Now how much pressure is acceptable on load? LloydDobler on SS is trying to diagnose a popped cam seal. He suspects a clogged PCV vent and has rigged up a pressure gauge to an oil filler cap. At full load in 2nd gear (MT) he has registered 2psi.

    http://forums.swedespeed.com/showthr...ect-01-V70-T5M

    Myself, a slightly inflated glove on load is OK, but I would think that any positive pressure that can register on a gauge is not acceptable.
    Last edited by Antherzoll; 11-16-2015 at 07:33 AM.
    2005 XC70 Crystal Green | Hilton | 16T | Bad Swede | 130k miles

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    Quote Originally Posted by Antherzoll View Post
    I've ran this test since our last PCV discussion and I have come to realize that the boost circuit is a vent than a vacuum source. The vent will also equalize crankcase pressure by not allowing too much negative pressure in the crankcase when the IM is in vaccum.

    My observations with the glove test:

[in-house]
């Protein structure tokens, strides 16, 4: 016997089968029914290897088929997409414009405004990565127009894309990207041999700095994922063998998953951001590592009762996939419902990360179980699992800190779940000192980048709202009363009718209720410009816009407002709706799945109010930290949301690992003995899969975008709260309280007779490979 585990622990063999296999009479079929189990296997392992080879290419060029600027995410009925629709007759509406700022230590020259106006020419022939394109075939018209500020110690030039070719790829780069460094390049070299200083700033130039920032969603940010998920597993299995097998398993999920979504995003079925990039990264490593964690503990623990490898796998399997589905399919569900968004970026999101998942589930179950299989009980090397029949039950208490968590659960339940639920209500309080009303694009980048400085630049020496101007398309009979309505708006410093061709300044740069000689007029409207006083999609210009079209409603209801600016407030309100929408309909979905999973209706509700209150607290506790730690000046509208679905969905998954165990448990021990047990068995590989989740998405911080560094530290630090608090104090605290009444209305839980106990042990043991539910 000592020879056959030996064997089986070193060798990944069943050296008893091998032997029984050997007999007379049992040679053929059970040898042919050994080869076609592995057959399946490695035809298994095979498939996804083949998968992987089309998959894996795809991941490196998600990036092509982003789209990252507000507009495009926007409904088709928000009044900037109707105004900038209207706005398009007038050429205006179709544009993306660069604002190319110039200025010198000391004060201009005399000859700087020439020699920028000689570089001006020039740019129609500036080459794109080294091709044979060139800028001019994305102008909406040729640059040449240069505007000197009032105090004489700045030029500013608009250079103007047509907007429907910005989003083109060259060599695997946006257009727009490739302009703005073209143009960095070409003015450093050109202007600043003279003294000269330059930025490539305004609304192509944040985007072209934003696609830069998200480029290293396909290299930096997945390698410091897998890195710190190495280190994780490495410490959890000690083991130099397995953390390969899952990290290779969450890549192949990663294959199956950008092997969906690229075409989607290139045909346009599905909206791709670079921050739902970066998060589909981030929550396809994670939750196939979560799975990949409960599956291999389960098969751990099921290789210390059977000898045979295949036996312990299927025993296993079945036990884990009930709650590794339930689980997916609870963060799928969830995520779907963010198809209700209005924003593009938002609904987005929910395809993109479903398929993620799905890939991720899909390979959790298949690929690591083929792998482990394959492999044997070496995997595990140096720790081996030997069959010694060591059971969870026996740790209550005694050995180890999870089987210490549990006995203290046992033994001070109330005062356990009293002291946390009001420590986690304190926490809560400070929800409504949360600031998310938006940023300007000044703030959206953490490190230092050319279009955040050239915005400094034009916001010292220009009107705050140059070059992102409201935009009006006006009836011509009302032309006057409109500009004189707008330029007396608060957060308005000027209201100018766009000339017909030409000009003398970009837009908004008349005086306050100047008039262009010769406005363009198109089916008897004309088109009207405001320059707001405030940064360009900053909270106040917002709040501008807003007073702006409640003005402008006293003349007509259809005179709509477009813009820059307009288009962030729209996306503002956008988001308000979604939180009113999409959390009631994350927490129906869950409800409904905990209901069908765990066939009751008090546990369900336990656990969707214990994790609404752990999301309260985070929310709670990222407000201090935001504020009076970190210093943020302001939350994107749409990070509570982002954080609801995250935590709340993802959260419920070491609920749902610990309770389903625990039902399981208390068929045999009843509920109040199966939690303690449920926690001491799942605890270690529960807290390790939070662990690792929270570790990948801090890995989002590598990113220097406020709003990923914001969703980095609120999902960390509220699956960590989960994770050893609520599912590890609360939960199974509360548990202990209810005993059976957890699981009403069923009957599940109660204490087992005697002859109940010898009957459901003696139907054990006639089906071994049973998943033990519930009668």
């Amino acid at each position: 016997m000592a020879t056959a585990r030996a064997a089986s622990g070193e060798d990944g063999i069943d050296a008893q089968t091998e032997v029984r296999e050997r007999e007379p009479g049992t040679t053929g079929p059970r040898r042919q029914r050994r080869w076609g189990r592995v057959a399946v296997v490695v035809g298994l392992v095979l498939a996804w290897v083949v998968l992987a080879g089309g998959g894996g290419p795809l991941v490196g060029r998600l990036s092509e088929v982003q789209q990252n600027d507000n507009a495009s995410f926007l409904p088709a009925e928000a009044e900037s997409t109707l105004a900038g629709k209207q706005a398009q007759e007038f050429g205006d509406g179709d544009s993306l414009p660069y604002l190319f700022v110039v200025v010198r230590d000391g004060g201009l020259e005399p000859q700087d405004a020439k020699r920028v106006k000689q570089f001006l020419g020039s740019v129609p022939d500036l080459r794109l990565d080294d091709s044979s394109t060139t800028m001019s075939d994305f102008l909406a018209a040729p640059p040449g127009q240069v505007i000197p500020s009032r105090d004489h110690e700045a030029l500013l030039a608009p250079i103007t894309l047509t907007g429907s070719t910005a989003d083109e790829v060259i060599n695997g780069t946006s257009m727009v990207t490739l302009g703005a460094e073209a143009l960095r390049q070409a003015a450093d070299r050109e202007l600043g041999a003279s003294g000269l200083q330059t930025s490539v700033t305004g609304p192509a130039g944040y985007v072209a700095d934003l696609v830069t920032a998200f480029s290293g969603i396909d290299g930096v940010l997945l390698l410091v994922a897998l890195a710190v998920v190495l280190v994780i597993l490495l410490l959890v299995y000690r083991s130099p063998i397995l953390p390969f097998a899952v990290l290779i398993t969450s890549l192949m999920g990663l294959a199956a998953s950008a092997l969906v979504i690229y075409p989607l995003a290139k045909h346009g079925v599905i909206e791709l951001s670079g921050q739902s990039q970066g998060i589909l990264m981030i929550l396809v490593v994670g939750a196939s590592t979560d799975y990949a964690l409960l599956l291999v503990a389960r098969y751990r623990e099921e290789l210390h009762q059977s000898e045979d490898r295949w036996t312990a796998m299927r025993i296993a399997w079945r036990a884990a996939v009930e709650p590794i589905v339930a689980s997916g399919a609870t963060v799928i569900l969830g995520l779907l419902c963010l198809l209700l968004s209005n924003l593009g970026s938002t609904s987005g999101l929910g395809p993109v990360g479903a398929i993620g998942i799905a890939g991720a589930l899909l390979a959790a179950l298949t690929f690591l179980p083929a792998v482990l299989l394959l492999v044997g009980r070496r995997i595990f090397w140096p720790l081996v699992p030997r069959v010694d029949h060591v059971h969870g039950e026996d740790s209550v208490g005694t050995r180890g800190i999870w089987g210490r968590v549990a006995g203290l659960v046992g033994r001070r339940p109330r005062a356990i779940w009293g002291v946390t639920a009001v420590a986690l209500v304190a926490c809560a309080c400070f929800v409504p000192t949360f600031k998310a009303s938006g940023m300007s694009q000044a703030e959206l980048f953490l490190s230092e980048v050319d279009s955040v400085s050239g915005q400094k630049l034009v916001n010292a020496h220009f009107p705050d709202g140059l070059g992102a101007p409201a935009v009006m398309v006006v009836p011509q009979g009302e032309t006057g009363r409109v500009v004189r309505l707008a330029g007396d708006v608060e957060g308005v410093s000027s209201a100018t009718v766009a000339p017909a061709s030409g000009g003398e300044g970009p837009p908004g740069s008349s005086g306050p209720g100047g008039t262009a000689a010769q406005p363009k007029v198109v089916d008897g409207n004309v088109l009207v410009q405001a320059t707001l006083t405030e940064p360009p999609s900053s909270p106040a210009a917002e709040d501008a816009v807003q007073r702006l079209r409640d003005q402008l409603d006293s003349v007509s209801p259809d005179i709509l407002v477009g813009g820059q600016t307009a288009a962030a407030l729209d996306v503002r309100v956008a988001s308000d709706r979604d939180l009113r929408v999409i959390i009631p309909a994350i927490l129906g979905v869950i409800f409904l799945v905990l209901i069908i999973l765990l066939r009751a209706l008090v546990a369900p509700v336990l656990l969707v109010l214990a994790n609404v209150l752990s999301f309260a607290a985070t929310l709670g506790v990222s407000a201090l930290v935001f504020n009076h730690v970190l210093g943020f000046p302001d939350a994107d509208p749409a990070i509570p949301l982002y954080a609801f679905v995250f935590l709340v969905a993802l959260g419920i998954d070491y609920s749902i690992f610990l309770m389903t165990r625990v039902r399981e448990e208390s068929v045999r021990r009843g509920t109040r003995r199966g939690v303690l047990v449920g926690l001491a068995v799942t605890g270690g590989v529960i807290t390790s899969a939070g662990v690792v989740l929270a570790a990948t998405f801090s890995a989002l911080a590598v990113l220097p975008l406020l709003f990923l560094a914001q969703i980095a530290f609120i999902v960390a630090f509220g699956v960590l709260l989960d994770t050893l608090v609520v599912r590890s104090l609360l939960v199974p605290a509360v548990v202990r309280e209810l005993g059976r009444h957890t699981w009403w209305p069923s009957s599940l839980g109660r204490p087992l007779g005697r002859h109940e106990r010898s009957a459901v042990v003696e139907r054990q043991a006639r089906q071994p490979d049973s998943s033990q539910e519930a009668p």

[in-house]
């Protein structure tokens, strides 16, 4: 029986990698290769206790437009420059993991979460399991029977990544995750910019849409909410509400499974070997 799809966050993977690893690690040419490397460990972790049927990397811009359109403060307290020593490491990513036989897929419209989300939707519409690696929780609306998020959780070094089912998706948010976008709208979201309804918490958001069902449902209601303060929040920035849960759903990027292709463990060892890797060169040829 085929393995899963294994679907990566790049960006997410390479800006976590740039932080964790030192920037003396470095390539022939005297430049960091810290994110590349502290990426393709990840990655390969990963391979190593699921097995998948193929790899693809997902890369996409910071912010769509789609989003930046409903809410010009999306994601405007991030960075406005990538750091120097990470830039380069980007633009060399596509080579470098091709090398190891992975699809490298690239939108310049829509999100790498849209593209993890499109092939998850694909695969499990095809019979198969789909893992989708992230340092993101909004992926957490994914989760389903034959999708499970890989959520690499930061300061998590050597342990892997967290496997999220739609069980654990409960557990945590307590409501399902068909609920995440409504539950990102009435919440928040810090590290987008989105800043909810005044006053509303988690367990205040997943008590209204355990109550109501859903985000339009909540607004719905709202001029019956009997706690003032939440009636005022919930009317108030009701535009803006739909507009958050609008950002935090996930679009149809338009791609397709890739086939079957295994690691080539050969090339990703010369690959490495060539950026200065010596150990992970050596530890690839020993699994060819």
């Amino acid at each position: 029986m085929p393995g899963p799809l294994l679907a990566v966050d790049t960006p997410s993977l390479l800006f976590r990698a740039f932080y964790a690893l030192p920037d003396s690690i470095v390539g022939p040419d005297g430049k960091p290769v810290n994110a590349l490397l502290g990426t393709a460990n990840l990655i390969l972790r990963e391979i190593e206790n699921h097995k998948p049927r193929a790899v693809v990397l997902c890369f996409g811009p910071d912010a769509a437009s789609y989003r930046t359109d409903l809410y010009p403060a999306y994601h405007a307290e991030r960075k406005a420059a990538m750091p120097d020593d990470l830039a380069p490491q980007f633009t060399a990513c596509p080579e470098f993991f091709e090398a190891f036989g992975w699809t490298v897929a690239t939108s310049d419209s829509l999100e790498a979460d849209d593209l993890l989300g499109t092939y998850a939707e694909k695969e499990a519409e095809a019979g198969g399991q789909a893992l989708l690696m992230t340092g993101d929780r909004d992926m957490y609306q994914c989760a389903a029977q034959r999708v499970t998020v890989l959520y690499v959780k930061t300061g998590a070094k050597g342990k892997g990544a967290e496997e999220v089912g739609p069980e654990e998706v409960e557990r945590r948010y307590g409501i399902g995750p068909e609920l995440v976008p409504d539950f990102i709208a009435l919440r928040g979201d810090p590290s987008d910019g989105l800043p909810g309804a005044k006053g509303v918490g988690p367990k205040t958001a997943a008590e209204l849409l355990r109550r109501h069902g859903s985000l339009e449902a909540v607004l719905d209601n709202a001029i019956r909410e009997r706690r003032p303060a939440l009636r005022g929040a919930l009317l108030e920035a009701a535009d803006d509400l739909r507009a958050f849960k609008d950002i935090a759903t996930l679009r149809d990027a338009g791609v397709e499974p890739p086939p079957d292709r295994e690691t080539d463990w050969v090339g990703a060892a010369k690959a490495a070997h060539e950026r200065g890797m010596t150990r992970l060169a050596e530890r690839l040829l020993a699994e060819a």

1. At idle - Crankcase should have slight negative pressure. If it blows up than it's a plugged idle circuit. If if trys to swallow the glove than it's a plugged boost circuit
    2. Brake Torque - With the glove still on the oil filler brake torque to approx 2k rpm. From my new understanding. If the glove blows up lightly than that's ok, pressure is being vented. If the glove blows up quickly or sustains pressure than it a clogged boost circuit.

    Now how much pressure is acceptable on load? LloydDobler on SS is trying to diagnose a popped cam seal. He suspects a clogged PCV vent and has rigged up a pressure gauge to an oil filler cap. At ma load in 2nd gear (MT) he has registered 2psi.

    http://forums.swedespeed.com/showthr...ect-01-V70-T5M

    Myself, a slightly inflated glove on load is OK, but any positive pressure that can register on a gauge is not acceptable.